The fight for legal reform in California is about little victories. Fixing our legal climate so we aren’t driving businesses and jobs away is not going to happen overnight. It’s going to take a series of victories to turn this state’s legal climate around. While the trial lawyer lobby will continue to try to exert their influence at the judicial, legislative and regulatory levels, we must be persistent in asking our elected officials to create jobs, not lawsuits.
Governor Brown is a smart guy. I believe the Governor understands how bad the business climate is in this state and how important it is to get it turned around. The fact that he signed AB 2274 (Lara), which will help stop litigants who repeatedly file abusive lawsuits, and SB 1186 (Steinberg/Dutton), which should help stop abusive ADA lawsuits, sent a clear message to the trial lawyers that we need to change the way we are doing business in California.
These two bills were common sense approaches to solving problems in this state. AB 2274 will strengthen California’s vexatious litigant statute, which restricts individuals who repeatedly file abusive lawsuits from filing more lawsuits. AB 2274 will close a loophole that allows these individuals to get around the state’s vexatious litigant statute and continue filing abusive lawsuits.
SB 1186 by State Senators Steinberg and Dutton will provide some relief to small business owners who are trying to comply with the access laws in this state. While it won’t stop all ADA lawsuits, it will certainly make things better. CALA still believes there needs to be a federal response to the ADA lawsuit issue, and we hare hopeful that Congressman Lungren will reintroduce HR 3356 and that U.S. Senator Diann Feinstein will introduce legislation. We have seen that bipartisan approaches to this issue with common sense ideas win.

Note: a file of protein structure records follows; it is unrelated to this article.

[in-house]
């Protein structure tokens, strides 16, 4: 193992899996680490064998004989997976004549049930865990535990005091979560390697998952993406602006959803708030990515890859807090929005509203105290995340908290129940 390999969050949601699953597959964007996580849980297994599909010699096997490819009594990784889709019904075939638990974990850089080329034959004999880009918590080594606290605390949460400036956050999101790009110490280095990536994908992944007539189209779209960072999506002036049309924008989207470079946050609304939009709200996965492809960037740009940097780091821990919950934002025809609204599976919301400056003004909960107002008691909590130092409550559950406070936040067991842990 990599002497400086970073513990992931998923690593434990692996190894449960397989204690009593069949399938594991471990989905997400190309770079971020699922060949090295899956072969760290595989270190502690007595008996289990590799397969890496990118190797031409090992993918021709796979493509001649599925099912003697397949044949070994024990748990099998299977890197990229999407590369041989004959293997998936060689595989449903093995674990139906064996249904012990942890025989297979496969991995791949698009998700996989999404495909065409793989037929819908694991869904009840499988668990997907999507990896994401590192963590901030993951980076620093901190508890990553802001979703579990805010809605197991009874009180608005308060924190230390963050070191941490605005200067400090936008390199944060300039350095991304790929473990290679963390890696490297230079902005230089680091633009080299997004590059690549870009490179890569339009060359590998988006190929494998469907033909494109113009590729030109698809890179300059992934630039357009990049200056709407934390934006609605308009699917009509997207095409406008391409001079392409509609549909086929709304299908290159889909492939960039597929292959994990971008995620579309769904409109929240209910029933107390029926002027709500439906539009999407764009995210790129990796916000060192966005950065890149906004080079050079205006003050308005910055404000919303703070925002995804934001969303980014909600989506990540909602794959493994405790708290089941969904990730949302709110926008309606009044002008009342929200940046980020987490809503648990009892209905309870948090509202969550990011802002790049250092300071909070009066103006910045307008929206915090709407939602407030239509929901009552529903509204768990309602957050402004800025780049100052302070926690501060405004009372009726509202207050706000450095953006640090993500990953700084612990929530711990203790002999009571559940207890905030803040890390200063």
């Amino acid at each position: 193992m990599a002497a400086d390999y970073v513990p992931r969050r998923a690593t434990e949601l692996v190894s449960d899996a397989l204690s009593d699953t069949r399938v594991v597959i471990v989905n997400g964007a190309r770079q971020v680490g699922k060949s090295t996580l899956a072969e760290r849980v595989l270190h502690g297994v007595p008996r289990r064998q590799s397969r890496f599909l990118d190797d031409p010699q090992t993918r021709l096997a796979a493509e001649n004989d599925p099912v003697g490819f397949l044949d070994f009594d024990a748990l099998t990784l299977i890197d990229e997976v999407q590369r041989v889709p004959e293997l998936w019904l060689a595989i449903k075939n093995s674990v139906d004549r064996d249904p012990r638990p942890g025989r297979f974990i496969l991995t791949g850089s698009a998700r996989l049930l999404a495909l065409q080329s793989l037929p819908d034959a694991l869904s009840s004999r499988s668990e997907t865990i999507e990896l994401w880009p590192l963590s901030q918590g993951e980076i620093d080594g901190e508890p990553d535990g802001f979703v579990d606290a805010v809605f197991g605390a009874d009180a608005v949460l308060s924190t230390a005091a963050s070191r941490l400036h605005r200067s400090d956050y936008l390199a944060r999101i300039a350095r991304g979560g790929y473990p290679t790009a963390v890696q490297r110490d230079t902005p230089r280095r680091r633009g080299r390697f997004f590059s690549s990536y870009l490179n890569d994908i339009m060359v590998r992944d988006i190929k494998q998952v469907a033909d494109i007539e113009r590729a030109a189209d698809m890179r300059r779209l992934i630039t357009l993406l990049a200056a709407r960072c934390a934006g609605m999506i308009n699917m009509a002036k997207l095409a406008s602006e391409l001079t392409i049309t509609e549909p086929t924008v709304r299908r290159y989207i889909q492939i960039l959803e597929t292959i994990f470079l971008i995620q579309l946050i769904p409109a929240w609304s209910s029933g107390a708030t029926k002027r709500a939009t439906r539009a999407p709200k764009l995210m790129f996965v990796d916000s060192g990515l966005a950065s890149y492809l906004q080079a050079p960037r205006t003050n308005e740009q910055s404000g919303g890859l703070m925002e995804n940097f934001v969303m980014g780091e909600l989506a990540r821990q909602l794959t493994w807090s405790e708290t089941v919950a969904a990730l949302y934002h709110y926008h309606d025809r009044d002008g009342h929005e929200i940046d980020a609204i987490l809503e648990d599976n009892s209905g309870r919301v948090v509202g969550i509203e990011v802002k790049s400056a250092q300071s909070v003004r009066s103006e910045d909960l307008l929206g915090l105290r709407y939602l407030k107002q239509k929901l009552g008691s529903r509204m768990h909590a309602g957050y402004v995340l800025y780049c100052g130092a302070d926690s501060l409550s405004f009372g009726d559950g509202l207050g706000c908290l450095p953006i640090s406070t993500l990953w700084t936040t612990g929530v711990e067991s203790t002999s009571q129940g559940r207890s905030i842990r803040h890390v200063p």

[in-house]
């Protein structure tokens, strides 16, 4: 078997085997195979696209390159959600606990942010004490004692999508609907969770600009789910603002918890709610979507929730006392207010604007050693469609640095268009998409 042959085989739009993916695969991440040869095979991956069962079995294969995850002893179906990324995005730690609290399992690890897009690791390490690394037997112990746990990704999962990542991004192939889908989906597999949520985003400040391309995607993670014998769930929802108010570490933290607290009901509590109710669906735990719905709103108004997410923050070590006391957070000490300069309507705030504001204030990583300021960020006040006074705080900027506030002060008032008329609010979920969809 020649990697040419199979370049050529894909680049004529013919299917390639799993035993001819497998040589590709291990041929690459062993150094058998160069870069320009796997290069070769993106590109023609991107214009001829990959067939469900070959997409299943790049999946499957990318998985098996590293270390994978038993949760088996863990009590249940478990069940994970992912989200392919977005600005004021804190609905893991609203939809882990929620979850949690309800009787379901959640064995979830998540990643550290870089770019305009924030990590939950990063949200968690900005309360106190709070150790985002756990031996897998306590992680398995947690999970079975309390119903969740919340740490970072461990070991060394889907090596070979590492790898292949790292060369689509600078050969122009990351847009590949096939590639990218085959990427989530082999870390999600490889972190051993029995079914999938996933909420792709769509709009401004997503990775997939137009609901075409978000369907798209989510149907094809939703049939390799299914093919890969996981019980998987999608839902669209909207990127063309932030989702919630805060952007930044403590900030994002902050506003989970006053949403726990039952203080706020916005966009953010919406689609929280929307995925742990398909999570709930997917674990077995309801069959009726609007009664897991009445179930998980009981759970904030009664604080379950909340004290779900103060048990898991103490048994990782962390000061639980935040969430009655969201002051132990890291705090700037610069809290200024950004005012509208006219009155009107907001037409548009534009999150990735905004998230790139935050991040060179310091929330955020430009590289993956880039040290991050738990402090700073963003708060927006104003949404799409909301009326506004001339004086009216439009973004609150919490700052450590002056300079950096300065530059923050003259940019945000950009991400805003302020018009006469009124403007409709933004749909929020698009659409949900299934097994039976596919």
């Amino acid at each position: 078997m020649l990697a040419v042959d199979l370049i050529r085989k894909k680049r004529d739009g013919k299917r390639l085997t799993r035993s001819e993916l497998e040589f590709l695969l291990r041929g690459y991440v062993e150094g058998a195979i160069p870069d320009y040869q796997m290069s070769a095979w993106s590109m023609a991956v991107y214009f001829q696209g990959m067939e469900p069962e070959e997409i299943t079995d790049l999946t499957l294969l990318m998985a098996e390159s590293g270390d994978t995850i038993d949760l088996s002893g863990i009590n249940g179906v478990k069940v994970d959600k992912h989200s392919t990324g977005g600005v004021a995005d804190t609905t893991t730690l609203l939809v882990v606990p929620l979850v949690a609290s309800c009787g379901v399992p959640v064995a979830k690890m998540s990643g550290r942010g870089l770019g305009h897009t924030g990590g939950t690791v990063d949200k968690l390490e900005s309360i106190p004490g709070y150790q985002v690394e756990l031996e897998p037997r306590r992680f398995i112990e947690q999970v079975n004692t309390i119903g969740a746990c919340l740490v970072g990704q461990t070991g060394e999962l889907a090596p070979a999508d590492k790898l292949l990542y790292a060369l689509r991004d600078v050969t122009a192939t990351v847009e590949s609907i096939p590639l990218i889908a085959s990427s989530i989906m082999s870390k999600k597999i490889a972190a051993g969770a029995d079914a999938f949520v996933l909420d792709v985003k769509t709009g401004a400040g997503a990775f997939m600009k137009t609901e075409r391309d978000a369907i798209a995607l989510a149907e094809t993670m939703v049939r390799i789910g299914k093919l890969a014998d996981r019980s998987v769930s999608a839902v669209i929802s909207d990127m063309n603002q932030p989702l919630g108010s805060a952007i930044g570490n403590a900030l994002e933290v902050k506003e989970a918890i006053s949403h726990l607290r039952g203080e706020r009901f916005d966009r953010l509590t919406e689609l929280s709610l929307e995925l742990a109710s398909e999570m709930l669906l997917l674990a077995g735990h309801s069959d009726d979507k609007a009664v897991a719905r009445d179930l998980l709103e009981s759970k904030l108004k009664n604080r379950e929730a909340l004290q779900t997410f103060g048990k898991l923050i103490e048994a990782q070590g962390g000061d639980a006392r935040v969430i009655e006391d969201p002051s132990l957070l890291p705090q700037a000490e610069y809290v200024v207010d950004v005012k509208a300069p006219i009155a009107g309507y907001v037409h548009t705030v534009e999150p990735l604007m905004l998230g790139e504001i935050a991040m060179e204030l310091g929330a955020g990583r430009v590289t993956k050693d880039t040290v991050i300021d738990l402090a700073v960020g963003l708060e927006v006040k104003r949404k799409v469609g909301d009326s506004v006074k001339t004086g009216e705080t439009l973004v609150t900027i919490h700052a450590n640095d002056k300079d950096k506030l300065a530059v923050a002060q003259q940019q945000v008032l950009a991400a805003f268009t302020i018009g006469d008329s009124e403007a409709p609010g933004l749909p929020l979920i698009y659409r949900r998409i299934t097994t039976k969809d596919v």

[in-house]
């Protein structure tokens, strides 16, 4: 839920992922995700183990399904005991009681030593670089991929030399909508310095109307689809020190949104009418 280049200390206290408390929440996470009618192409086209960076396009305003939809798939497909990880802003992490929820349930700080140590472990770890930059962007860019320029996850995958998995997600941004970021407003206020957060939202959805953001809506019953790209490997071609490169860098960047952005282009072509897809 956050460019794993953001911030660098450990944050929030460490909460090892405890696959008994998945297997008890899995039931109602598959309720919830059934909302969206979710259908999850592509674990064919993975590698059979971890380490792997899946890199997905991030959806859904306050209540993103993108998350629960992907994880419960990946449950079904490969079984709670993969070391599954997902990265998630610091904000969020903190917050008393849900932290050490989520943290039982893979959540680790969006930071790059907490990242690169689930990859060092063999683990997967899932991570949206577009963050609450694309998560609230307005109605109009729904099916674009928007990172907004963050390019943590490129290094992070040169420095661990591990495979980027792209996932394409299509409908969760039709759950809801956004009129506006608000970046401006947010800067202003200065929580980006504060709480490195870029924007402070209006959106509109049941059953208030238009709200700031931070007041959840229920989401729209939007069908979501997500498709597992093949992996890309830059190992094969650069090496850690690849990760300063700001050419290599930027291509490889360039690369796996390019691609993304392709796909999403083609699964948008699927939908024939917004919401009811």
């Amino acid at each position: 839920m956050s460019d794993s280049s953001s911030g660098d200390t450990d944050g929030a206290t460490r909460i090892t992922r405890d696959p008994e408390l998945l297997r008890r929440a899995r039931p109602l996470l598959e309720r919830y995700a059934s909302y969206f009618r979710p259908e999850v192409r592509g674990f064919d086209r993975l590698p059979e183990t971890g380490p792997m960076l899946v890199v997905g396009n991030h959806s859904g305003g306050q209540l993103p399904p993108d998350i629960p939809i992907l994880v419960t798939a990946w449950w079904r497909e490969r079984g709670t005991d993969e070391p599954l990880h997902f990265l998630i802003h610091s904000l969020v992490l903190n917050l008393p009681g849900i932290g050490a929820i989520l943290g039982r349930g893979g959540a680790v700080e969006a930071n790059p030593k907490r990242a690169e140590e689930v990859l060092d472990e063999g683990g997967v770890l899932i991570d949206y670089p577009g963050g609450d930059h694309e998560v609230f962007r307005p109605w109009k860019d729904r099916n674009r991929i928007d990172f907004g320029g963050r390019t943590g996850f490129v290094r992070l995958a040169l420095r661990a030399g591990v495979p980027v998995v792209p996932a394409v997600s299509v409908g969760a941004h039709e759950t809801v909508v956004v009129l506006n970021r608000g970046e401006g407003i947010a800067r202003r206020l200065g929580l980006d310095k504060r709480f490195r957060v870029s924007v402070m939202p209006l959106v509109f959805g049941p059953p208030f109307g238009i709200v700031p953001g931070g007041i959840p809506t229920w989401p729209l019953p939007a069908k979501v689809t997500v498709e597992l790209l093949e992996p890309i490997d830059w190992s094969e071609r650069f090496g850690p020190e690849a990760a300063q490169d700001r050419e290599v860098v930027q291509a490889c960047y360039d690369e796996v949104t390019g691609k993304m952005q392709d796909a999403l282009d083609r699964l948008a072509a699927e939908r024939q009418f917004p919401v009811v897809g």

Now to complete the year, I am also hopeful Governor Brown will veto AB 2346 by Assemblywoman Betsy Butler and voters will defeat Prop 37. AB 2346 will drastically increase litigation in the agriculture industry by creating regulations that the agricultural community and its allies have proven are not possible to meet. And when they don’t meet these new regulations, the lawyers will be there to file a lawsuit.
Prop 37, on the ballot this November, requires foods containing ingredients from genetically modified plants or animals to be labeled. However, this bill is about lawsuits, not consumer education, and specifically authorizes “bounty hunter” lawsuits allowing anyone to sue any business even if they have no proof that a violation occurred. CALA knows from experience these types of enforcement provisions lead to abusive lawsuits that kill jobs and hurt small businesses
Next week, as we recognize Lawsuit Abuse Awareness Week, we will continue working to make 2012 a banner year for legal reform in California. We are on the right track and it is due to both political parties working together.